NASA & SpaceX: Journey to the Future

Walter Kittel

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I had the pleasure of watching a two hour presentation on the partnership between NASA and SpaceX earlier Monday evening (the title of the thread). For anyone who is interested ini viewing this program it will air several times on the Discovery channel later today. While it did have a 'promotional' angle or perspective on the enterprise, it was still very informative and quite entertaining. The advancements in technology from the Space Shuttle to the Dragon capsule are quite vivid. (Loved the naming of the test dummy in some of the earlier capsule test phases. Very appropriate.)

I'm posting this also as a reminder that there will be live coverage of the first manned flight to the ISS from the United States since 2011 on Wednesday afternoon. Really looking forward to watching the launch and hoping for the best. If the weather does not cooperate with the scheduled Wednesday launch, the next attempt will take place on Saturday.


The show is worth your time if you have an interest in this sort of thing.

- Walter.
 
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John*Wells

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Without going too far so as not to violate HTF Rules, I have been a critic of Elon Musk and remain so. I hope he can deliver as he Boasts
 

Walter Kittel

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Without going too far so as not to violate HTF Rules, I have been a critic of Elon Musk and remain so. I hope he can deliver as he Boasts
The program goes into quite a bit of detail regarding the NASA requirements (and steps) that SpaceX had to meet to get to the point where NASA is going to permit two of its astronauts to participate in the Commercial Crew Program in cooperation with SpaceX. To be sure, there are a lot of talented people working very hard to make this a success, but Elon Musk had the vision and the will to get to this point.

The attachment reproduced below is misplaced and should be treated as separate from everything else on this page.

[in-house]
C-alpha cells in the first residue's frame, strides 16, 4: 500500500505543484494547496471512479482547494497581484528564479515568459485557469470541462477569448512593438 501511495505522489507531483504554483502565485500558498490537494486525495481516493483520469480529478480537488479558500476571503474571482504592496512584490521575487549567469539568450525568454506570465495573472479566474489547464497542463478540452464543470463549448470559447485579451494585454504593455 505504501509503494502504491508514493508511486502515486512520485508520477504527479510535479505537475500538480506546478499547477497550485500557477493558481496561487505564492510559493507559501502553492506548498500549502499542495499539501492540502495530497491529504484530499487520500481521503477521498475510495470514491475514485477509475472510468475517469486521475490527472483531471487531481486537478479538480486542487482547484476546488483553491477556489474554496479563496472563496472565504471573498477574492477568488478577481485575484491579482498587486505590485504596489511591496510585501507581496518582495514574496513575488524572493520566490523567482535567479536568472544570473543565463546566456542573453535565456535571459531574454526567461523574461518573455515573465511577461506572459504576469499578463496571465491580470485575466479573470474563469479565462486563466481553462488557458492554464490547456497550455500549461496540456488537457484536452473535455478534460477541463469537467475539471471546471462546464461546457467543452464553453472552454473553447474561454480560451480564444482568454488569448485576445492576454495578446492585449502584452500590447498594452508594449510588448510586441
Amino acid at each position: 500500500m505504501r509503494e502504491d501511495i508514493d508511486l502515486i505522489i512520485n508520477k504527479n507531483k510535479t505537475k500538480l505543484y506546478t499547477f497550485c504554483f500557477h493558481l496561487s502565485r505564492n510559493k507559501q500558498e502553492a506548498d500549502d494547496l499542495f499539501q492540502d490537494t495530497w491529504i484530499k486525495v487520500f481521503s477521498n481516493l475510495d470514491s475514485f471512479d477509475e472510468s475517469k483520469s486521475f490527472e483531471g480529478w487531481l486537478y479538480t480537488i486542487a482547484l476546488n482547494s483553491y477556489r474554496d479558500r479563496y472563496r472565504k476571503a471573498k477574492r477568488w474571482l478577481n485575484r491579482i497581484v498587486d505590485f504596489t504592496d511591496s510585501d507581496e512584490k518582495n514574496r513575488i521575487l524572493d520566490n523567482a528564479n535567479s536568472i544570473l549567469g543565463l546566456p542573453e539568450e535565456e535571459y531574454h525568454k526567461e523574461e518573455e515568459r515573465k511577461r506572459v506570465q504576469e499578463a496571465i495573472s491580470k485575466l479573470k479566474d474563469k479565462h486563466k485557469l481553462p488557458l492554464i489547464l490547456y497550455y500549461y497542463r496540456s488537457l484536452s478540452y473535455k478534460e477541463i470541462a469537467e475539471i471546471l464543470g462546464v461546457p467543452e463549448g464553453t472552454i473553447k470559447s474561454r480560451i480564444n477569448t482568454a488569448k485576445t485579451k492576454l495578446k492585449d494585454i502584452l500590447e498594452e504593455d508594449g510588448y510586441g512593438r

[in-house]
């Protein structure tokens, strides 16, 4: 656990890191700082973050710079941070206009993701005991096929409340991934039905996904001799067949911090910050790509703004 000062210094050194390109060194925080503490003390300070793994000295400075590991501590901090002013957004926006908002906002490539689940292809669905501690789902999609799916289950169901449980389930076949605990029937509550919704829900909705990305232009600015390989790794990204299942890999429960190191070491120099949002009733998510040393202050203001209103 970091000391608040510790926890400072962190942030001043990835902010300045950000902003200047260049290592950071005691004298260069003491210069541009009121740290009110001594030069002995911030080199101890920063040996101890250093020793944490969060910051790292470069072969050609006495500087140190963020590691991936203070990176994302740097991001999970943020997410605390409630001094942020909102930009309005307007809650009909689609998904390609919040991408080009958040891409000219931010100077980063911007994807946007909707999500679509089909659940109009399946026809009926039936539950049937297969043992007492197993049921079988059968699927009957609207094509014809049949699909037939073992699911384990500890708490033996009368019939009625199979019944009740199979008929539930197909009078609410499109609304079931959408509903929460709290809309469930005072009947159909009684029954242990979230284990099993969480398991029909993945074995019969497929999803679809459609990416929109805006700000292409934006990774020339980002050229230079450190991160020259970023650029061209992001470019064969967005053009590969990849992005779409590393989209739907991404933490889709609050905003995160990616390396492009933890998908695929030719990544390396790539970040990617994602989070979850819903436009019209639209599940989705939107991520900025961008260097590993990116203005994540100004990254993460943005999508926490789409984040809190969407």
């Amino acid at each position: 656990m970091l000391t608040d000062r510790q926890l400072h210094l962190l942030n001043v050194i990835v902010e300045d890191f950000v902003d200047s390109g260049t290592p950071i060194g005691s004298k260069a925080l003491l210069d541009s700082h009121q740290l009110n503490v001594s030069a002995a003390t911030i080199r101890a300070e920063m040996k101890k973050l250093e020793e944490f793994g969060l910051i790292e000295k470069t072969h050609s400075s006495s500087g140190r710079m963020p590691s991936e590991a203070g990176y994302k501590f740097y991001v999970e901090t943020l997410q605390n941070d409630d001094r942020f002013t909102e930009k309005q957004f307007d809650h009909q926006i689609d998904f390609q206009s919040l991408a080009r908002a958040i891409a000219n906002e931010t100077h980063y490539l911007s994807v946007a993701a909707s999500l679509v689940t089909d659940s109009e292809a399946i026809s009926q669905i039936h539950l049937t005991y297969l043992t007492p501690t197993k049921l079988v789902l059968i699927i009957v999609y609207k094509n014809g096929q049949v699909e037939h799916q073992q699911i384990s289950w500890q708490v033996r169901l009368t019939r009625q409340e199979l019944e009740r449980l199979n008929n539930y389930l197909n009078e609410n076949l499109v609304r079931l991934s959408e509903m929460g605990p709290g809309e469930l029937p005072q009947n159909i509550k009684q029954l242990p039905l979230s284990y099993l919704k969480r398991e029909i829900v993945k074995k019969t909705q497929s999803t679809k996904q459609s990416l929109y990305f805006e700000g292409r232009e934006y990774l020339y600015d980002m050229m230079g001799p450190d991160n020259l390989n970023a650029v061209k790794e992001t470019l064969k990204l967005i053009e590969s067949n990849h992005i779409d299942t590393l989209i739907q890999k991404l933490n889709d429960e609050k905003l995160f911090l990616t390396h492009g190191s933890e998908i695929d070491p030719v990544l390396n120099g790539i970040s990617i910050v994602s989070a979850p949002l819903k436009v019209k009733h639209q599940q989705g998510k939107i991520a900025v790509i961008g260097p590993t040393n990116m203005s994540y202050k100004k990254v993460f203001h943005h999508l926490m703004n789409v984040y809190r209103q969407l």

- Walter.
 
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John*Wells

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The program goes into quite a bit of detail regarding the NASA requirements (and steps) that SpaceX had to meet to get to the point where NASA is going to permit two of its astronauts to participate in the Commercial Crew Program in cooperation with SpaceX. To be sure, there are a lot of talented people working very hard to make this a success, but Elon Musk had the vision and the will to get to this point.

- Walter.

I Will have to find it and watch. My work schedule hasn't left much free time lately
 

John*Wells

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Anyone notice how the interior view of the capsule looks like Star Trek Starfleet runabout?
 

Walter Kittel

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Anyone notice how the interior view of the capsule looks like Star Trek Starfleet runabout?
Hadn't made that connection, but it certainly isn't your grandfather's space capsule. I am guessing that they must have redundant controllers for the capsule's touch screens. Seems like most everything goes through those screens.

Well, no launch today. Hope Saturday works out okay.

- Walter.
 

Johnny Angell

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Without going too far so as not to violate HTF Rules, I have been a critic of Elon Musk and remain so. I hope he can deliver as he Boasts
Well, perhaps he’s better than a scientist who built weapons for Hitler and used slave labor to do it.
 

John*Wells

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Hadn't made that connection, but it certainly isn't your grandfather's space capsule. I am guessing that they must have redundant controllers for the capsule's touch screens. Seems like most everything goes through those screens.

Well, no launch today. Hope Saturday works out okay.
 

Francois Caron

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Weather has always been an issue in Florida. It's the main compromise for selecting a launch point that gives vehicles an Earth powered boost upwards as well as providing a very large safe area in case anything goes horribly wrong.